Clint was also well known within the bodybuilding world having trained with several high profile names including Vince Gironda and Arnold Schwarzenegger. In fact the above photo was taken in Vince’s studio during the 1970s. 

Here’s the article in full.

Casey Viator’s Workout Routine -Chris Lund (1981)

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During the very early part of 1970, a muscle-building time bomb exploded in the form of “Nautilus” and its inventor, Arthur Jones.

The writings and advertisements for Jones and his mysterious machines emerged via the pages of top bodybuilding magazine “Iron Man.”

The articles, and even the ads, became so popular that countless readers wrote to Editor Peary Rader, claiming that they much preferred to digest the “Nautilus Ads”, before they read anything else!

The History of Before/After Shots

 

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Today’s fitness market is heavily saturated with amazing before and after photos taken to promote the latest diet, exercise system or piece of equipment. This style of marketing has become so synonymous with the fitness industry that it is difficult to imagine a time when fitness instructors relied solely on their word to promote their wares.

In today’s post we’ll briefly examine two of the earliest before/after photos from the fitness industry. The first, published in the 1860s by a British army instructor was widely circulated in the United Kingdom and Europe while the second, published in the 1880s by an American physical culturist, arguably kickstarted the United State’s obsession with transformation photographs.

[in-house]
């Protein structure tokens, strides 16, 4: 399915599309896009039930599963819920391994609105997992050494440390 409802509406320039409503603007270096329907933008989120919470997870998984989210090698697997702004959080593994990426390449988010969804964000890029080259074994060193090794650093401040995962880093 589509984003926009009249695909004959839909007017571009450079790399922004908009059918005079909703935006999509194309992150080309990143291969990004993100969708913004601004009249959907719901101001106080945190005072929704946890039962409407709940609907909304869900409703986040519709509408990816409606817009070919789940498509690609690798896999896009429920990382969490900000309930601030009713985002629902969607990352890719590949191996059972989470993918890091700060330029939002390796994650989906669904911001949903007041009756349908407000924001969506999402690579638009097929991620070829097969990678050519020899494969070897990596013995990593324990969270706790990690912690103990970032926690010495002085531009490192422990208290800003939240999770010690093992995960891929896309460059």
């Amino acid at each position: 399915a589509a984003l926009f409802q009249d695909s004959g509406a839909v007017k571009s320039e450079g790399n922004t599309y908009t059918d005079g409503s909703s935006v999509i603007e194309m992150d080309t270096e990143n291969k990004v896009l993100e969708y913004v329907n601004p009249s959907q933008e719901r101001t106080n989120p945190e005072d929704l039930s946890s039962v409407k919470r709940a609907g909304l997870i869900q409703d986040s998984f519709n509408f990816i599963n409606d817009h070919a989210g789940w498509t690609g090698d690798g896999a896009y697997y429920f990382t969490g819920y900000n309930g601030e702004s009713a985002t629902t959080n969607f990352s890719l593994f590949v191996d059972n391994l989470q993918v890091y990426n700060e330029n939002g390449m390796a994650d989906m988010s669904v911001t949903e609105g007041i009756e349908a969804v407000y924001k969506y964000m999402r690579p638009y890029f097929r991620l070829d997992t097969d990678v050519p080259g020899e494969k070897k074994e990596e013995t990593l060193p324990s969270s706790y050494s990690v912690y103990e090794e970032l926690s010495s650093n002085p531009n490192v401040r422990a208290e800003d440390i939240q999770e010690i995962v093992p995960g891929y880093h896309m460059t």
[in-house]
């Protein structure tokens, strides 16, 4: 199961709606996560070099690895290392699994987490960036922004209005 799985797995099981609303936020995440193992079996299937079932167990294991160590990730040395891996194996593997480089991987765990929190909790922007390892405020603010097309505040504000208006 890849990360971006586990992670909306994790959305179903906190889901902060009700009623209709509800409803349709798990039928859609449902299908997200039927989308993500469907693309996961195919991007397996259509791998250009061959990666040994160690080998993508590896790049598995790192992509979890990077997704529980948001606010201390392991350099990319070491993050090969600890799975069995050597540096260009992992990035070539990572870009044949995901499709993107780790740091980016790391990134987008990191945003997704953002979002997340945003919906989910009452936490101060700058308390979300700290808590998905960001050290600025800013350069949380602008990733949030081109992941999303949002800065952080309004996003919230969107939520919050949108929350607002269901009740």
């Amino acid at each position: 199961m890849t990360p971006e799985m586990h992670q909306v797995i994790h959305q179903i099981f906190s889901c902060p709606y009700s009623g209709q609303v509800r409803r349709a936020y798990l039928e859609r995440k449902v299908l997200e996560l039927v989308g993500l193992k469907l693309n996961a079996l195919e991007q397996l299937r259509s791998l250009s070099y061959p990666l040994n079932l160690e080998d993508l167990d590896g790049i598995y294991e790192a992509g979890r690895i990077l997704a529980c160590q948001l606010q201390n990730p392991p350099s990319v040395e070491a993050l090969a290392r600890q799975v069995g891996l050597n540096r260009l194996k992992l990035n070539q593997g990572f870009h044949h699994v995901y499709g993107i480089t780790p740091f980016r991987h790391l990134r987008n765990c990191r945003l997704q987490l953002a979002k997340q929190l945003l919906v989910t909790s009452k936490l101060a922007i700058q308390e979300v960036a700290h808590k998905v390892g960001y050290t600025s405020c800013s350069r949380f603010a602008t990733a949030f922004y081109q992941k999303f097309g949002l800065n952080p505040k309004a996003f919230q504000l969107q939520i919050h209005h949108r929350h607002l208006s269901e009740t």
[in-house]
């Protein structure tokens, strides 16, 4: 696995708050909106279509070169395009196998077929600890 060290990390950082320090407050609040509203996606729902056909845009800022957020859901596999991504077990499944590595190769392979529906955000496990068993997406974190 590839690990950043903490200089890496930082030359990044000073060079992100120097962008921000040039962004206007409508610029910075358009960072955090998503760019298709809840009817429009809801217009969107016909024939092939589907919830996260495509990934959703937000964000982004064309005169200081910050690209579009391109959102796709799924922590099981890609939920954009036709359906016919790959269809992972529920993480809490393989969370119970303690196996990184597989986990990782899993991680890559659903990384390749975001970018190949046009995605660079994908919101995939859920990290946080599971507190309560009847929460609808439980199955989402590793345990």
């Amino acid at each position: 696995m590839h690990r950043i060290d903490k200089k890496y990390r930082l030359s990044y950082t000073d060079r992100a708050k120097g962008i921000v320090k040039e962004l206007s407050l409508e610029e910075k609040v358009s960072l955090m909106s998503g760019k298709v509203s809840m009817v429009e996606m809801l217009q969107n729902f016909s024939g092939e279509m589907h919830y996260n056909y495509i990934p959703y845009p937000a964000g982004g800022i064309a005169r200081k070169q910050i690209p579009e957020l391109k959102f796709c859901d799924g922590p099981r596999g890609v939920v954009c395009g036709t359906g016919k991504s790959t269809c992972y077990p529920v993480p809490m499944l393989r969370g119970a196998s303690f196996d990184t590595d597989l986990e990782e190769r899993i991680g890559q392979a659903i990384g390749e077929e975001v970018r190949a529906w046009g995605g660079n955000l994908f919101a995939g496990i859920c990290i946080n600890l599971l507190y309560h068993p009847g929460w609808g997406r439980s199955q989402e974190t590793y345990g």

Lies, Snake Oils and Downright Deception: Selling and the Fitness Industry

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The fitness industry, was and is, a notoriously dubious business place. For every honest athlete seeking to help his fellow trainer, there are dozens of genetically blessed individuals who seek to make a living with half-truths.

This chicanery, is however, a time honoured tradition as evidenced by today’s article. Surveying the great names of the physical culture game, today’s post looks at the forerunners to the current market industry and demonstrates how many sought to promote their products over the truth. Unsurprisingly names like Sandow, Sick and Inch all feature.

So if you thought that deceit was a new phenomena in bodybuilding, you are sorely mistaken!

Hoffman’s Ultimate Muscle Building Exercise

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If you could only perform one exercise for the rest of your training career, what would it be? Such a question plagues the online forums as an inciter for heated debates about why the deadlift or squat reigns supreme.

This question is as old as time itself, as many famous physical culturists gave their opinion on the matter quite regularly. Today we look at Bob Hoffman’s favourite muscle building exercise, the two-hand snatch.